Poor knowledge and management of menstruation impacts girls’ school attendance and academic performance. This paper aims to explore how menstrual hygiene management practices and related factors influence school absenteeism and drop-out among primary and secondary school girls in rural Gambia. Mixed-method studies were conducted among students and key informants from 19 schools from July 2015–December 2017. Focus group discussions, in-depth interviews, cross-sectional surveys, menstrual diaries, and school water, sanitation and hygiene (WASH) facility observations were used. Key findings from the interviews were that menstrual pain, cultural beliefs, fear of peers knowing menstrual status, and poor school WASH facilities led to school absenteeism, however, they had no impact on school drop-out. Of the 561 girls surveyed, 27% reported missing at least one school day per month due to menses. Missing school during the most recent menstrual period was strongly associated with menstrual pain (extreme pain adjusted odds ratio (AOR) = 16.8 (95% CI: 7.29–38.74)), as was having at least one symptom suggestive of urinary tract infection (AOR = 1.71 (95% CI: 1.16–2.52)) or reproductive tract infection (AOR = 1.99 (95% CI: 1.34– 2.94)). Clean toilets (AOR = 0.44 (95% CI: 0.26–75)), being happy using school latrines while menstruating (AOR = 0.59 (95% CI: 0.37–0.93)), and soap availability (AOR = 0.46 (95% CI: 0.3–0.73)) were associated with reduced odds of school absenteeism. This study suggests menstrual pain, school WASH facilities, urogenital infections, and cultural beliefs affected school attendance among menstruating girls in rural Gambia.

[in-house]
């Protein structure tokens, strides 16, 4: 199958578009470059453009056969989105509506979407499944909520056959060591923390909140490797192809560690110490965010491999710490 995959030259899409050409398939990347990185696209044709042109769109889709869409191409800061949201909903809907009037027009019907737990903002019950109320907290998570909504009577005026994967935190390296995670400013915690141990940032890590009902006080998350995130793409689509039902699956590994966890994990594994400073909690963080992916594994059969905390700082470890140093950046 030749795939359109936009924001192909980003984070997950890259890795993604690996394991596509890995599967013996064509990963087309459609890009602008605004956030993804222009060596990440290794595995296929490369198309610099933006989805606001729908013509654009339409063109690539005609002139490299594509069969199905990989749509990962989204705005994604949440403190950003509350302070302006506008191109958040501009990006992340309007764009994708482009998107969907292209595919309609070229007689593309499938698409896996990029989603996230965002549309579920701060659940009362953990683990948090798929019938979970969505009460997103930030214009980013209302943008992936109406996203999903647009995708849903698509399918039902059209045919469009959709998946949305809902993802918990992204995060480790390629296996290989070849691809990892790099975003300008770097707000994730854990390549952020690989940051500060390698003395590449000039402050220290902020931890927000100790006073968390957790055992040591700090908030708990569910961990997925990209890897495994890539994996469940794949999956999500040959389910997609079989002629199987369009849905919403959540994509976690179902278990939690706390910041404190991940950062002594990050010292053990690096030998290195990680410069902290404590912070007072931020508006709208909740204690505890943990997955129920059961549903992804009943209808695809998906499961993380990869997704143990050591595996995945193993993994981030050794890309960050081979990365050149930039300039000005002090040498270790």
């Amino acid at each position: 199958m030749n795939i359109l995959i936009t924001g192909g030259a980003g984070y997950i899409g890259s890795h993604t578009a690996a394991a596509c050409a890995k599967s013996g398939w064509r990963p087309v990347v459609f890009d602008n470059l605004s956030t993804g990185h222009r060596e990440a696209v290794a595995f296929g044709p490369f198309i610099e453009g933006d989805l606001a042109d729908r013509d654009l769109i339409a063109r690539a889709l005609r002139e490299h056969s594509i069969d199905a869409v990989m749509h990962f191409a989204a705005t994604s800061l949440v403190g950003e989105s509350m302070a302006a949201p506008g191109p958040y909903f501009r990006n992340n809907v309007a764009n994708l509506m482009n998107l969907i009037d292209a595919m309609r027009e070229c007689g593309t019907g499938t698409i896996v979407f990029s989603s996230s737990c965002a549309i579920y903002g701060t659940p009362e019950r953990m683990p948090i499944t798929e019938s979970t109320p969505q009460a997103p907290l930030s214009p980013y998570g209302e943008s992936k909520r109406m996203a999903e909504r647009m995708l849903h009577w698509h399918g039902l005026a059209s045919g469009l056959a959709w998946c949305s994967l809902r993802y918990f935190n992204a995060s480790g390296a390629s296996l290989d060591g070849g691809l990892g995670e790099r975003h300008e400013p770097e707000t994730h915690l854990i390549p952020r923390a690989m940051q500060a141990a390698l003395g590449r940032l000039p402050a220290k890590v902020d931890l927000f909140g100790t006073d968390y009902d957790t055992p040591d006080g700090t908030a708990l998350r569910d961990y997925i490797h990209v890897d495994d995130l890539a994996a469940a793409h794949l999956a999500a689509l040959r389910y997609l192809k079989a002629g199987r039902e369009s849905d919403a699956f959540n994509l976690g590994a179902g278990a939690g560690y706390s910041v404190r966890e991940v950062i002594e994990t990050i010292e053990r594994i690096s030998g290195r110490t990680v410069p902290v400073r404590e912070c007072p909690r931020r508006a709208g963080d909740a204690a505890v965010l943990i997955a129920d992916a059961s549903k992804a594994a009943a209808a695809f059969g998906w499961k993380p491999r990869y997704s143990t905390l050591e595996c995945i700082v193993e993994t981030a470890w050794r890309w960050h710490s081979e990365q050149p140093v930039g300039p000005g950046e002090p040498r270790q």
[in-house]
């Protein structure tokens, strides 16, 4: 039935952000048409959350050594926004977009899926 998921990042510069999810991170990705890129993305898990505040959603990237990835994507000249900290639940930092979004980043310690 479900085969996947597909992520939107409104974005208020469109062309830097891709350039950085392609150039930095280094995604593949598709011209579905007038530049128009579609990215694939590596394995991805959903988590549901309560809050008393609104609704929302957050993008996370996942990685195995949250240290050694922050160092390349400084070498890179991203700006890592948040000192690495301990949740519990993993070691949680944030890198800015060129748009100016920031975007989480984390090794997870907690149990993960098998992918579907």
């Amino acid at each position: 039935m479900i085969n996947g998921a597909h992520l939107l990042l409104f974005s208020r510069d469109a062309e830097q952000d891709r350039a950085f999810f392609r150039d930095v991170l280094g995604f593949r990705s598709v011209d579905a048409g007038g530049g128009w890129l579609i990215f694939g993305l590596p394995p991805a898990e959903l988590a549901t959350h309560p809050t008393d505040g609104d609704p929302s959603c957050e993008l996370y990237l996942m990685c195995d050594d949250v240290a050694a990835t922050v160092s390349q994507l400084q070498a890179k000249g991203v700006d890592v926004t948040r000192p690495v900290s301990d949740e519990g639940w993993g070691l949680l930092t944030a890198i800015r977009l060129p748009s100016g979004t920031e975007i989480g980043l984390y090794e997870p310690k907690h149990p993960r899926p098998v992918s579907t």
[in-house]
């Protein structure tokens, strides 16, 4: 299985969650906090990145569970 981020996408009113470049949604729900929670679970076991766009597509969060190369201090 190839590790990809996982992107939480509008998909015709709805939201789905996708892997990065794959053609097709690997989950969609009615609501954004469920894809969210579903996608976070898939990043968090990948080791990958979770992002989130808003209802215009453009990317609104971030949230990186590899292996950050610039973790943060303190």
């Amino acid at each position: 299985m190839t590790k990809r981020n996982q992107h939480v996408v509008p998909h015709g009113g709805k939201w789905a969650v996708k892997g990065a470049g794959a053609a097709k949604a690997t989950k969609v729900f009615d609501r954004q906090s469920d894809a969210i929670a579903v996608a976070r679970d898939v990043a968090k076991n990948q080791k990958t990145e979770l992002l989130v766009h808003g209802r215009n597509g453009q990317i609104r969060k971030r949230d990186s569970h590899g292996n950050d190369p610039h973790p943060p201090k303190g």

|Journal||International Journal of Environmental Research and Public Health|
|Publication status||Published - 1 Mar 2022|
- Menstrual hygiene management
- Menstrual knowledge
- School absenteeism
- School attendance
- Young people